Undocumented aliens

Battle: Los Angeles

There’s only one side in this fight: the human side. So keep that touchy-feely multicultural alien-loving crap to yourself.

There’s only one side in this fight: the human side. So keep that touchy-feely multicultural alien-loving crap to yourself.

Rated 3.0

Battle: Los Angeles, like last year’s Resident Evil: Afterlife, can’t help bringing to mind Pauline Kael’s comment about 1974’s Earthquake: “There is something peculiarly gratifying about seeing the smoking ruins of the city that movies like this come from.” But the comparison isn’t entirely fair; Battle: L.A. is better than either Afterlife or Earthquake; it’s probably better than it has any right to be.

Like every such movie, the premise is traceable to H.G. Wells’ novel The War of the Worlds, which was updated (with great success) by George Pal in 1953 and again (with much less) in 2005 by Steven Spielberg. Battle: Los Angeles updates Wells even further, to the house-to-house street-fighting era of Black Hawk Down and The Hurt Locker. The viewpoint here is that of the individual combat grunt, characters that, in Wells’ novel and Pal’s movie, were there mainly to be annihilated, and in Spielberg’s movie hardly existed at all. We see the action with a squad of U.S. Marines inching their way through and behind enemy lines while trying to figure out exactly how that enemy works and where the chinks in its armor are. Be warned: Battle: Los Angeles is not a movie to bring your leftist politics to; the humans are the good guys, and the military are the heroes.

Christopher Bertolini’s script begins, in a direct crib from Wells, with mysterious meteor showers dropping all over the world, splashing into the ocean off major cities. The first reaction, as we see it reflected in CNN-style newscasts, is mystified curiosity, then mounting alarm and panic as a massive invasion force of spindly, robotic creatures wades ashore, dealing death all around, including to network news teams (like the ill-fated Carl Phillips in Orson Welles’ radio version of The War of the Worlds). Bertolini and director Jonathan Liebesman pause here for the movie’s only touch of wry humor, a deadpan parody of network talking heads in the form of a pontificating speech about colonialism from a pompous academic who obviously doesn’t know what he’s talking about (“We are being colonized”).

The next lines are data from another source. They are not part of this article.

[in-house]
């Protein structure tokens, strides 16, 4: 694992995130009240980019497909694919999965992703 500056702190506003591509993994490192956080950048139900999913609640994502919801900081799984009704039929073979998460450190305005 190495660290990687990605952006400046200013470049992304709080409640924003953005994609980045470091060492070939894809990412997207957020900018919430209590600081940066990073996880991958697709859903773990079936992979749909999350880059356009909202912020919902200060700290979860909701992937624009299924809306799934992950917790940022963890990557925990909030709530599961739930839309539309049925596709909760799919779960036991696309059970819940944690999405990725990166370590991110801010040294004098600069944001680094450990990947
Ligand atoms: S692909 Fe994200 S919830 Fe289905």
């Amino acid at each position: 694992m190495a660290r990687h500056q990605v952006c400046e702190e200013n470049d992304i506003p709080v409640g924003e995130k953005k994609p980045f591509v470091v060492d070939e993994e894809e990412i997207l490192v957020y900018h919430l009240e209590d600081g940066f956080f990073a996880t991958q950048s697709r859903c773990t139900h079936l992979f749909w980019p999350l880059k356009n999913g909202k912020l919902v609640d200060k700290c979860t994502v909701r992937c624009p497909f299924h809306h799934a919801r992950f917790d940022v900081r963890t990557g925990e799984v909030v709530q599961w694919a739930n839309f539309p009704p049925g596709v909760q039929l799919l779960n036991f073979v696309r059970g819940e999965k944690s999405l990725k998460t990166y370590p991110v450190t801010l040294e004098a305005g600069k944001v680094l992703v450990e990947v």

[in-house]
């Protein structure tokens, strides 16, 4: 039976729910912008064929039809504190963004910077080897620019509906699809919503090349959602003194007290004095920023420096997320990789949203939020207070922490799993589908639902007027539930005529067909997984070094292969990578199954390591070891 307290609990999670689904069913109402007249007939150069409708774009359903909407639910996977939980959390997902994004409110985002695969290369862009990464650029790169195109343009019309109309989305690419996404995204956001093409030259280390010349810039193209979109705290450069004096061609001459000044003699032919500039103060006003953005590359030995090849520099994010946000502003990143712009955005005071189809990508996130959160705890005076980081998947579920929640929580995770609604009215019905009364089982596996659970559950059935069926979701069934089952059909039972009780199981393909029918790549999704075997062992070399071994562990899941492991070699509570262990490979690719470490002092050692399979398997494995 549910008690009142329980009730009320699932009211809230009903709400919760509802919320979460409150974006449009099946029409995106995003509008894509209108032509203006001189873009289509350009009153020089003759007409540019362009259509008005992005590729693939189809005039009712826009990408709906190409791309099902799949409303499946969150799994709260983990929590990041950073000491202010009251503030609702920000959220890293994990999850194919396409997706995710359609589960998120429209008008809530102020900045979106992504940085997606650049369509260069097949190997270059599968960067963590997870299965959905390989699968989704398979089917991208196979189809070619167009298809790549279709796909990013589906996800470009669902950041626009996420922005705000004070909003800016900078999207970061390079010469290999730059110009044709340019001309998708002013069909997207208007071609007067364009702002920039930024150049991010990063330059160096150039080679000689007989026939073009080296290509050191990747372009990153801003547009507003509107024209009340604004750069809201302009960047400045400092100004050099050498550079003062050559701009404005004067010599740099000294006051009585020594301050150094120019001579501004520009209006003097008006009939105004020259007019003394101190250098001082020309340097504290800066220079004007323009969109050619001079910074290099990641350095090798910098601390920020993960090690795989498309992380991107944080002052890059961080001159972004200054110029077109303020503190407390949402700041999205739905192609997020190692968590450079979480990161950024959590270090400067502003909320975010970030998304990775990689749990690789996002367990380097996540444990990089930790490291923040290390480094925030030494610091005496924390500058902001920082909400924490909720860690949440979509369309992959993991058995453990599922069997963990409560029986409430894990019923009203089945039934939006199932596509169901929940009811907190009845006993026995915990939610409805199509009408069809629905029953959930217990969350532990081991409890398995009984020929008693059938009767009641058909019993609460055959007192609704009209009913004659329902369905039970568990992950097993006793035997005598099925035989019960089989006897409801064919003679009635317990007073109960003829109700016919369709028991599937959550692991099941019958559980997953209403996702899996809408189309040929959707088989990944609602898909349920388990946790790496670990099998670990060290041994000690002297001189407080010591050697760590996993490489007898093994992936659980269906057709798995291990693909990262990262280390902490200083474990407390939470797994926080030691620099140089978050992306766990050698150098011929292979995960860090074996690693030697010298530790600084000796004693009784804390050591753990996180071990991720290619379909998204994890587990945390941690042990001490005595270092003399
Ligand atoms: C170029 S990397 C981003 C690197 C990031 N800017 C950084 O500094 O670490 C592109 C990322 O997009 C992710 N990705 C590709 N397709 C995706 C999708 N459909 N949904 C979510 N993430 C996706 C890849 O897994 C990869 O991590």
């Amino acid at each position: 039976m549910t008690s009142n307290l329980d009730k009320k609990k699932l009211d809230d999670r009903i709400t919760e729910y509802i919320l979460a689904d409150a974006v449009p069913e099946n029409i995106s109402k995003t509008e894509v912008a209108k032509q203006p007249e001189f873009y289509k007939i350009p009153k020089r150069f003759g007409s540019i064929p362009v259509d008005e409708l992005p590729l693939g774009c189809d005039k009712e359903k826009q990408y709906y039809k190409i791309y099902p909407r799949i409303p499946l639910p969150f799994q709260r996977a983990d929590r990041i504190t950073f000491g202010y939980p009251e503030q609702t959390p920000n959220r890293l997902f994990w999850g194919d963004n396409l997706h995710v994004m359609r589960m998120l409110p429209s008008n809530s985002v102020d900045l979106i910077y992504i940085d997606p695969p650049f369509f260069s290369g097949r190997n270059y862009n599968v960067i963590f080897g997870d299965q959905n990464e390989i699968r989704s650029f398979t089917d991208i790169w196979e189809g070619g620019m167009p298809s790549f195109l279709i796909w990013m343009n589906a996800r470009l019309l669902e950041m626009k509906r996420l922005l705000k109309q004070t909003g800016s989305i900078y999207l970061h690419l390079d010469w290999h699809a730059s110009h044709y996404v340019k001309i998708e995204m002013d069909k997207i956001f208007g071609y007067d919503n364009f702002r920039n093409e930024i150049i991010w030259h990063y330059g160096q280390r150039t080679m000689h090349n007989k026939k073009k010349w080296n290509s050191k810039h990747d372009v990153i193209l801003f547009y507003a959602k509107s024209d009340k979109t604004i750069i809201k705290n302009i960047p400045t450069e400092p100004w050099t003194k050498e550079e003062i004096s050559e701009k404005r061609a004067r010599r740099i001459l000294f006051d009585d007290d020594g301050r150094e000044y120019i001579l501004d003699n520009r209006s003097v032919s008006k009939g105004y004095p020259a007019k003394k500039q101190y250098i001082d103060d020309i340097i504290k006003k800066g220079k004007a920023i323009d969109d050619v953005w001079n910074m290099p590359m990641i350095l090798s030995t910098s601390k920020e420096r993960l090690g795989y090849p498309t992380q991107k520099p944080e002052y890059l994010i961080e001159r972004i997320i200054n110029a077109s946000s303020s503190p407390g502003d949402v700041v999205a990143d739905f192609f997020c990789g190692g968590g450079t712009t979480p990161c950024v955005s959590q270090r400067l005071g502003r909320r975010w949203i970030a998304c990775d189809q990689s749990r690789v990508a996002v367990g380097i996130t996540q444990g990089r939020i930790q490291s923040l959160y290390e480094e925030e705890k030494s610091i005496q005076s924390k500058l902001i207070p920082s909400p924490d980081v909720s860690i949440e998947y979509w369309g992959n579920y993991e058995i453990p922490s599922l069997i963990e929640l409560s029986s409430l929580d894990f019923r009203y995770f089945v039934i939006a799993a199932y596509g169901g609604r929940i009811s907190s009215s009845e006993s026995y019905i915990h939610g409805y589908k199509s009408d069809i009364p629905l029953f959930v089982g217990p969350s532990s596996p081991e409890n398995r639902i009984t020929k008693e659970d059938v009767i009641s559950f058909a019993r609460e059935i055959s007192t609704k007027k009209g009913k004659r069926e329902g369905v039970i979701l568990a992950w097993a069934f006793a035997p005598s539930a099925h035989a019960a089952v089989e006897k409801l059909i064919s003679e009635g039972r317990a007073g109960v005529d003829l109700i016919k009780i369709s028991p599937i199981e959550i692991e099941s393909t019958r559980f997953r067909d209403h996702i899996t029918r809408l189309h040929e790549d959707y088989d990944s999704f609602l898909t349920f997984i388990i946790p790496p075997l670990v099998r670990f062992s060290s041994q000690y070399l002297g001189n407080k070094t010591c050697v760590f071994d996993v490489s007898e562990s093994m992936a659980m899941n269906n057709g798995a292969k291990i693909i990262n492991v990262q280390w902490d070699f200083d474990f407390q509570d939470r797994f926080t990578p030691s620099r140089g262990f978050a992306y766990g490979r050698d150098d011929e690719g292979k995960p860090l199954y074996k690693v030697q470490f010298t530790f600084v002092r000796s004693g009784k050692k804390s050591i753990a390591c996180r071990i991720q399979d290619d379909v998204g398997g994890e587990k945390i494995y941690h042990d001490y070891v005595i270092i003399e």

By this time, Bertolini and Liebesman have already introduced us to most of the Marines we’ll be spending the next couple of hours with, beginning with Staff Sgt. Michael Nantz (Aaron Eckhart), a crusty career man haunted by lost comrades whose pending retirement goes on a back burner as the aliens swarm out of the surf. Then there’s 2nd Lt. Martinez (Ramon Rodriguez), who must leave his pregnant wife and report for duty (hopefully she makes it to one of the civilian evacuation centers, but we never find out); and Cpl. Harris (singer Ne-Yo), whose brother died while under the command of Sgt. Nantz. In time others will be introduced: Michelle Rodriguez as a spunky, tough-gal warrior (does she ever play anything else?); Bridget Moynahan as one of the stranded civilians Nantz and his squad are sent to rescue; and others. But character-driven drama isn’t what this movie is about; those who want dramatis personae thicker and deeper than quick-sketch cardboard had best keep looking.

The squad’s mission is a search-and-rescue operation to find a group of civilians huddled in an abandoned Santa Monica police station, right smack in the middle of a swath of L.A. that’s about to be carpet-bombed by the desperate Air Force. As attrition takes its toll, Nantz finds himself in command of his dwindling detail, with aliens closing in from all sides. Nantz and his crew improvise on the fly, learning by trial and error. These aliens have fearfully sophisticated weapons, but they aren’t the invincible force of Skyline; they’re mortal and comprehensible, and they can be fought and killed. There’s a grisly but grimly convincing scene where they capture a wounded alien and experiment with its physiology, testing where best to aim killing shots against the other invaders. (OK, technically they’re torturing a prisoner of war. So what?)

Liebesman overdoes the vérité shaky-cam photography; this is a movie designed more to be watched on an iPad than on a big screen. But with Battle: Los Angeles, the heretofore humdrum director of Darkness Falls and Texas Chainsaw Massacre: The Beginning, delivers the goods at last.